Finding Nachas at the Jewish Life Retreat

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Something we love talking about here at Georgetown is “cura personalis,” or care of the whole person. What exactly does this mean? For some, it refers to self-care: taking time to see friends, eating a well-balanced meal, writing in a journal. For others, it is caring about friends, family, colleagues in the emotional, physical, and spiritual realms. For me, cura personalis has taken on new meaning in my sophomore year. Freshman year, I did not embody cura personalis; I simply spent a lot of time obsessed with my grades and working alone towards that elusive 4.0. Now, my cura personalis is all about balance, working to fulfill myself emotionally and spiritually both alone and through interaction with friends, family, and staff.

One place I see cura personalis nurtured is on retreat. Georgetown’s retreat program is thriving, and I am grateful to be a part of it both as an ESCAPE leader and as a participant on our semi-annual Jewish retreat. There is something magical about being at the beautiful Calcagnini Contemplative Center (hats off to the architect, because it is photogenic as heck) surrounded on the outside by silence and stars and on the inside by a roaring fire and good conversation, that keeps people coming back.

We must be doing a good job because this spring because we had our biggest Jewish retreat yet; we had to add more spots because 40+ people wanted to go. This was proof that Jewish Life here is thriving.  As a GUish intern whose main goals are student engagement and community building, seeing a bus bursting at the seams filled me with nachas — a Yiddish word meaning pride or gratification.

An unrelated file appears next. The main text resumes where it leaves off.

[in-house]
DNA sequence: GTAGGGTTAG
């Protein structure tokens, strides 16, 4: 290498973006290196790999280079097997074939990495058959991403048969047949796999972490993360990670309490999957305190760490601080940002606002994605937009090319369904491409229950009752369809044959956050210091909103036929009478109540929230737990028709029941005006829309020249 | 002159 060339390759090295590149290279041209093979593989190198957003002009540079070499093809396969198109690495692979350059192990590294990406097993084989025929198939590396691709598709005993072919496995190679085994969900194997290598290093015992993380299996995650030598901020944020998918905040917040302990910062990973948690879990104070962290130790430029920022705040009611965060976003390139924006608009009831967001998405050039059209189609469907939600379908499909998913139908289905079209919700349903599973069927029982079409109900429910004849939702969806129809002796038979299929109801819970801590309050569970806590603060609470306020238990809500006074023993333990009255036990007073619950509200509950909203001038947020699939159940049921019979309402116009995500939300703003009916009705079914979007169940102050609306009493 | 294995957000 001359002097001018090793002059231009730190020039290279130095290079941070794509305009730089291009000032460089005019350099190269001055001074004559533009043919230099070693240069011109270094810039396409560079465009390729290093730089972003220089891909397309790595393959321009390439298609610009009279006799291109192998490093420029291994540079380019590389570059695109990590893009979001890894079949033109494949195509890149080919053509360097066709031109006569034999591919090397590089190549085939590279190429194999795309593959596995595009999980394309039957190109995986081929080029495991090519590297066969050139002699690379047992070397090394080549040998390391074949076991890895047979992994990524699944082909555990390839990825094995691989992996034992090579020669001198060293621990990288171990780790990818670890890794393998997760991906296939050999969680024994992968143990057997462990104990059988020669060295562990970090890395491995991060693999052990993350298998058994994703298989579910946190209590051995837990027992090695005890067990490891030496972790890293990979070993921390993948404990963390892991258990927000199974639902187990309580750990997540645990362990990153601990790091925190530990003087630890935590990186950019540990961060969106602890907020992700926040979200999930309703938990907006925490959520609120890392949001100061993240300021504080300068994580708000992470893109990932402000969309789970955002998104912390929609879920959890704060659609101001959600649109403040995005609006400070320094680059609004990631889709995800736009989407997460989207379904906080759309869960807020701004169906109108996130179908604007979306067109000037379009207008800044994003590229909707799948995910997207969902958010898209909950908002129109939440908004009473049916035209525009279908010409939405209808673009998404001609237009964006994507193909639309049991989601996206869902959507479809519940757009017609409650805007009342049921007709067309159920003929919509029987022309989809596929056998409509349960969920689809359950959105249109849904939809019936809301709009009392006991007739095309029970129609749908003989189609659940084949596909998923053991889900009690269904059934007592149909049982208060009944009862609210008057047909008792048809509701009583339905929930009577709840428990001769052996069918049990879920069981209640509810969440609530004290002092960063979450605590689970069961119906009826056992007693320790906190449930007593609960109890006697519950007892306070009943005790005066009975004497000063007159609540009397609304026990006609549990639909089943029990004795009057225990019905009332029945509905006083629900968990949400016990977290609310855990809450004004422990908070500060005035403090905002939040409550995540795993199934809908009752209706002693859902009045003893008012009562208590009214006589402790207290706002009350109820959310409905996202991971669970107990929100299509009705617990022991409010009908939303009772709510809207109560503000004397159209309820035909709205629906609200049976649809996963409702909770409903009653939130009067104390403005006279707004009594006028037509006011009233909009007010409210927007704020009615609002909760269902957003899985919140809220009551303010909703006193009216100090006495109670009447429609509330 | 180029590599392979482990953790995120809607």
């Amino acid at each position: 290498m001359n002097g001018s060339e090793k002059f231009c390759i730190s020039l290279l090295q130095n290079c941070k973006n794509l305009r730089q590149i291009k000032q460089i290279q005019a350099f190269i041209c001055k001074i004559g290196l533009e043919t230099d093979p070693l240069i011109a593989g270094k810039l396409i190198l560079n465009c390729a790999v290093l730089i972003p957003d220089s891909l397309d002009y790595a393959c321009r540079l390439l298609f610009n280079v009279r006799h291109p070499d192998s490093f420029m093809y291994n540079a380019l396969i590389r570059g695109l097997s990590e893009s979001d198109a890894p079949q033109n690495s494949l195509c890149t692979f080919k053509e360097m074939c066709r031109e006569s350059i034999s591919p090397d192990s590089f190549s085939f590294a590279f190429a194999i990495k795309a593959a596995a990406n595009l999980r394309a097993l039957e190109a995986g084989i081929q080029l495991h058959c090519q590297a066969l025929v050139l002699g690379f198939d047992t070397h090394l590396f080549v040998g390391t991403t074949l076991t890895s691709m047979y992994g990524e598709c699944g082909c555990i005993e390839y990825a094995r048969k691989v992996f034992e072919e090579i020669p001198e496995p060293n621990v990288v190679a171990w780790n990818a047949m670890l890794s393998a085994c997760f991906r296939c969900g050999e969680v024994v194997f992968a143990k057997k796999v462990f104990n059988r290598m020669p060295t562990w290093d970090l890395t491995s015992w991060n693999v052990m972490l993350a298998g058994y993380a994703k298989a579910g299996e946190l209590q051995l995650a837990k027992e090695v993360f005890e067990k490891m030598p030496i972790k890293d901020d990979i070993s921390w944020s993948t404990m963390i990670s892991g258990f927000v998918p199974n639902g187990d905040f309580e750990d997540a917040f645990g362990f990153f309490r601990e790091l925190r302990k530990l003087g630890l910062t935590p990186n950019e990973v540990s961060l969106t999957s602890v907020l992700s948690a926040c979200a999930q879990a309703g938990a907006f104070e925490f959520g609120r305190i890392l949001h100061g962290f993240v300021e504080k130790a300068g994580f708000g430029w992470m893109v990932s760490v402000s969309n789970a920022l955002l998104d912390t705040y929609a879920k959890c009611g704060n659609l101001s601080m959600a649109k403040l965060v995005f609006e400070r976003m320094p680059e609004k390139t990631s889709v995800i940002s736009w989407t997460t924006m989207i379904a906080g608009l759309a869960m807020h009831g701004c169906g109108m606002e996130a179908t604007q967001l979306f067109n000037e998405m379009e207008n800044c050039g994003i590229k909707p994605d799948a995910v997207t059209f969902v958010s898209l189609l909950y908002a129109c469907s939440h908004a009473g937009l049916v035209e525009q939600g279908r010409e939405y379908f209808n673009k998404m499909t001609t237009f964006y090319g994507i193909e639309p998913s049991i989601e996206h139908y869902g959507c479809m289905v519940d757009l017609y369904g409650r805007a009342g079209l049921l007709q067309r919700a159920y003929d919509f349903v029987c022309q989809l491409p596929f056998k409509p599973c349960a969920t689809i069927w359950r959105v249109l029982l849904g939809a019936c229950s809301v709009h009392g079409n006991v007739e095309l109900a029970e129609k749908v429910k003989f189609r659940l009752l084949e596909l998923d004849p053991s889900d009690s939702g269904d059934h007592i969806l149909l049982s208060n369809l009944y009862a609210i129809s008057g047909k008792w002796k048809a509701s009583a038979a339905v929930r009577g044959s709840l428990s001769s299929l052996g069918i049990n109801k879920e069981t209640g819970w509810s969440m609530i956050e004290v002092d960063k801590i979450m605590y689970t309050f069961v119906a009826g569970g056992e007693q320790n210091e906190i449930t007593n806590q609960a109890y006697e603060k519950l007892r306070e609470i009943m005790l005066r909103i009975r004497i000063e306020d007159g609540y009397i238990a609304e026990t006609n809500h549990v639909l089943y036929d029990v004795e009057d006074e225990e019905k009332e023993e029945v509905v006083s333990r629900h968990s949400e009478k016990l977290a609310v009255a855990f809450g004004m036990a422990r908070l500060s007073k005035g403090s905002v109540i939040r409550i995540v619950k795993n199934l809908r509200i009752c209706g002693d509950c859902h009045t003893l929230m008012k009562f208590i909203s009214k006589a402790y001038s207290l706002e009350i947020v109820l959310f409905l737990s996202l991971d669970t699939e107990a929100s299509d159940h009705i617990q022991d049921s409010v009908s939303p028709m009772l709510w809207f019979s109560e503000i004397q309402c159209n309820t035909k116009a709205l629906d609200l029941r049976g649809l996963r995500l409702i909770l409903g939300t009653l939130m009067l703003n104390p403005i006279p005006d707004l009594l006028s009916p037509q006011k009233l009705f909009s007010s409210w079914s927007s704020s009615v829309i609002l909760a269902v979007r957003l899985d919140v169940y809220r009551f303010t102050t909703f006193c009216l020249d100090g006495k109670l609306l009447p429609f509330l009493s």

However, a more cynical part of me wondered: Would such a large retreat change the dynamic? Bigger could mean more cliquish — definitely not the vibe we hope to give off. And so I waited.

If I take anything from that overnight, it is the memory of around 30 of us sitting in a giant circle in the McKenna dining room, slamming on tables and singing at the top of our lungs all of the Jewish songs we know. Shaked and Ronit were sitting next to each other discussing what to sing next, Ari joined in every time because he knows the entire repertoire, Rabbi tried to delegate different vocal parts to actual good singers, and the rest of us sat clapping away and singing when we could. The circle continued to grow as more and more people came in: an impromptu sing-a-long. The sea of smiles conjured up an oddly familiar feeling — oh right, nachas.

Sometimes, the great things are not planned and obsessed over. They happen naturally, organically.  It is up to us to seize these moments, to see them as cura personalis, and to realize how lucky we are to have the chance to stretch both our minds and our hearts everywhere we turn.

Written by Janine Karo, C’19.

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